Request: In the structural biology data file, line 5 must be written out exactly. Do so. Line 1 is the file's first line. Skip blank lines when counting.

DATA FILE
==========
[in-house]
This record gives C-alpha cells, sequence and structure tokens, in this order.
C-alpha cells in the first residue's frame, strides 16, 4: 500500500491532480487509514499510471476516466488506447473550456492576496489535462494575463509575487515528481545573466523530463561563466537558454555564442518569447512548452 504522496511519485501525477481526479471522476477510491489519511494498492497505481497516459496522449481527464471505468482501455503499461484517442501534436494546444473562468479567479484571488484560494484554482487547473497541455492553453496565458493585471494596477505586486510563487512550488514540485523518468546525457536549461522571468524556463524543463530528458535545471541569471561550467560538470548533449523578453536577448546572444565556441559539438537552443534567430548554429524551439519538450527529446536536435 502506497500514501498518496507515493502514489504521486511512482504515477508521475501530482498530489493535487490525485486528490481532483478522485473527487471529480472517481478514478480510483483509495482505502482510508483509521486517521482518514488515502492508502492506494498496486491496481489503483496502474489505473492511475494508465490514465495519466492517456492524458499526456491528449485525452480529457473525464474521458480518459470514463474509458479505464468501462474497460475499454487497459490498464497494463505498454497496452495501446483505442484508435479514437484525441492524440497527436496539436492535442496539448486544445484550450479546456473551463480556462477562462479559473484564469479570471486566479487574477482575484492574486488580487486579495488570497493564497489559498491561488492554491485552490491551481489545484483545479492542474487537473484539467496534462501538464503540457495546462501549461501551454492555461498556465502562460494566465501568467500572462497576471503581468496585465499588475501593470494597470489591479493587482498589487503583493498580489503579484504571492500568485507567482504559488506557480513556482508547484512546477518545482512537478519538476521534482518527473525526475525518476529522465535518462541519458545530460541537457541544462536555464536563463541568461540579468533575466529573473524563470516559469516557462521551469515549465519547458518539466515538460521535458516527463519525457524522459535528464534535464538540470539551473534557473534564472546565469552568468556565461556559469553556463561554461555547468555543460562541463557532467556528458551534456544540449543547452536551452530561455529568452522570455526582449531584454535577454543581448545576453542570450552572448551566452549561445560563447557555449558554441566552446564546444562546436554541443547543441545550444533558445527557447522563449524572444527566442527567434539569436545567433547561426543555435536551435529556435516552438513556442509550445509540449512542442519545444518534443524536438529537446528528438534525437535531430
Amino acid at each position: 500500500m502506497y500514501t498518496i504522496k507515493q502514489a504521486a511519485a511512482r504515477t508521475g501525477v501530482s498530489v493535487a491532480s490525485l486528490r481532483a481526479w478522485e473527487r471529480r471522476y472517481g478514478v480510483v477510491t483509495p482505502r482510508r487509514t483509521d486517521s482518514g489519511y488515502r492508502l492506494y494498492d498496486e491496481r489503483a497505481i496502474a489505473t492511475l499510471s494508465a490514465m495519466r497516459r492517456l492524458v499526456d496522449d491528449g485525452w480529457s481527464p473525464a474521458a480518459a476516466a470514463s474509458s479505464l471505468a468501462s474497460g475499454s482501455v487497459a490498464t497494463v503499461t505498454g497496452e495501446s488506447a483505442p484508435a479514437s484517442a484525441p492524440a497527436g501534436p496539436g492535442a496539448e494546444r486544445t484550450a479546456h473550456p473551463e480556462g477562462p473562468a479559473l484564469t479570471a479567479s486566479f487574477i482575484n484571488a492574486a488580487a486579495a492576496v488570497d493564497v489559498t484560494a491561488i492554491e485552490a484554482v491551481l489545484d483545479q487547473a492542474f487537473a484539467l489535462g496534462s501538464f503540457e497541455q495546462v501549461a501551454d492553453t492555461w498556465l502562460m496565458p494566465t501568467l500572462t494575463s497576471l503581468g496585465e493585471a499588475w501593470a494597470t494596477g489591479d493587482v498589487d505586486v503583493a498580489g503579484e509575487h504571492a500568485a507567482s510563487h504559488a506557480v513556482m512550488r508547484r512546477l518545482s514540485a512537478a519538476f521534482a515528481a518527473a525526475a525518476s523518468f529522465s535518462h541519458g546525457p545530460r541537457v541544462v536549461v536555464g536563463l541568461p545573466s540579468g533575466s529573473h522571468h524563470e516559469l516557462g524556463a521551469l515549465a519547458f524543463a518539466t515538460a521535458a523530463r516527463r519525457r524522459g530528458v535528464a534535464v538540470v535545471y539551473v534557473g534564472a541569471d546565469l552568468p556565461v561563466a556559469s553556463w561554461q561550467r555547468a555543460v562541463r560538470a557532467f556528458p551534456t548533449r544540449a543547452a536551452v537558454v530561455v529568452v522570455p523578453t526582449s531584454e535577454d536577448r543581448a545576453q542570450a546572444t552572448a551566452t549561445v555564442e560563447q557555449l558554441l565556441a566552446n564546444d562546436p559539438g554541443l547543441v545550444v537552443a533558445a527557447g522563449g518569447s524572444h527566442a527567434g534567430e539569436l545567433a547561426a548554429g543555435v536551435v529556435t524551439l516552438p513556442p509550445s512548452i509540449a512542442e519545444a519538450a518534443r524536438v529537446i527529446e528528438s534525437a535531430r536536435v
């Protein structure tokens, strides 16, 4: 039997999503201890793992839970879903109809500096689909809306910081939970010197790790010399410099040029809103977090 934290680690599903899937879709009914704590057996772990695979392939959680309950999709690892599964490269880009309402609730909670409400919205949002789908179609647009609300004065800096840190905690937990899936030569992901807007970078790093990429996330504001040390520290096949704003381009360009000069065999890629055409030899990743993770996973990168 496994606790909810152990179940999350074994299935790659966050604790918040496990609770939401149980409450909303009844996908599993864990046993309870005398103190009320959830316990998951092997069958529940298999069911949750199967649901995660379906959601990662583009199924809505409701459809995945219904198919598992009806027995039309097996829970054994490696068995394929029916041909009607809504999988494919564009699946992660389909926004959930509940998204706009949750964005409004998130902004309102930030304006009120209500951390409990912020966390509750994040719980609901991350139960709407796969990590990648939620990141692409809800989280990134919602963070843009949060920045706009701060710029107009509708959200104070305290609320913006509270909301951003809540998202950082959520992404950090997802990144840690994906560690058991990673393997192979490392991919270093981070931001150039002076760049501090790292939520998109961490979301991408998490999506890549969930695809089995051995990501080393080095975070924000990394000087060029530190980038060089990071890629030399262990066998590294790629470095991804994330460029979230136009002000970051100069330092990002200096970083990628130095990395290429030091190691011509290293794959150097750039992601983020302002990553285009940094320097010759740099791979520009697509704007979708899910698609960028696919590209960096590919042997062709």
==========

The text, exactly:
């Protein structure tokens, strides 16, 4: 039997999503201890793992839970879903109809500096689909809306910081939970010197790790010399410099040029809103977090 934290680690599903899937879709009914704590057996772990695979392939959680309950999709690892599964490269880009309402609730909670409400919205949002789908179609647009609300004065800096840190905690937990899936030569992901807007970078790093990429996330504001040390520290096949704003381009360009000069065999890629055409030899990743993770996973990168 496994606790909810152990179940999350074994299935790659966050604790918040496990609770939401149980409450909303009844996908599993864990046993309870005398103190009320959830316990998951092997069958529940298999069911949750199967649901995660379906959601990662583009199924809505409701459809995945219904198919598992009806027995039309097996829970054994490696068995394929029916041909009607809504999988494919564009699946992660389909926004959930509940998204706009949750964005409004998130902004309102930030304006009120209500951390409990912020966390509750994040719980609901991350139960709407796969990590990648939620990141692409809800989280990134919602963070843009949060920045706009701060710029107009509708959200104070305290609320913006509270909301951003809540998202950082959520992404950090997802990144840690994906560690058991990673393997192979490392991919270093981070931001150039002076760049501090790292939520998109961490979301991408998490999506890549969930695809089995051995990501080393080095975070924000990394000087060029530190980038060089990071890629030399262990066998590294790629470095991804994330460029979230136009002000970051100069330092990002200096970083990628130095990395290429030091190691011509290293794959150097750039992601983020302002990553285009940094320097010759740099791979520009697509704007979708899910698609960028696919590209960096590919042997062709």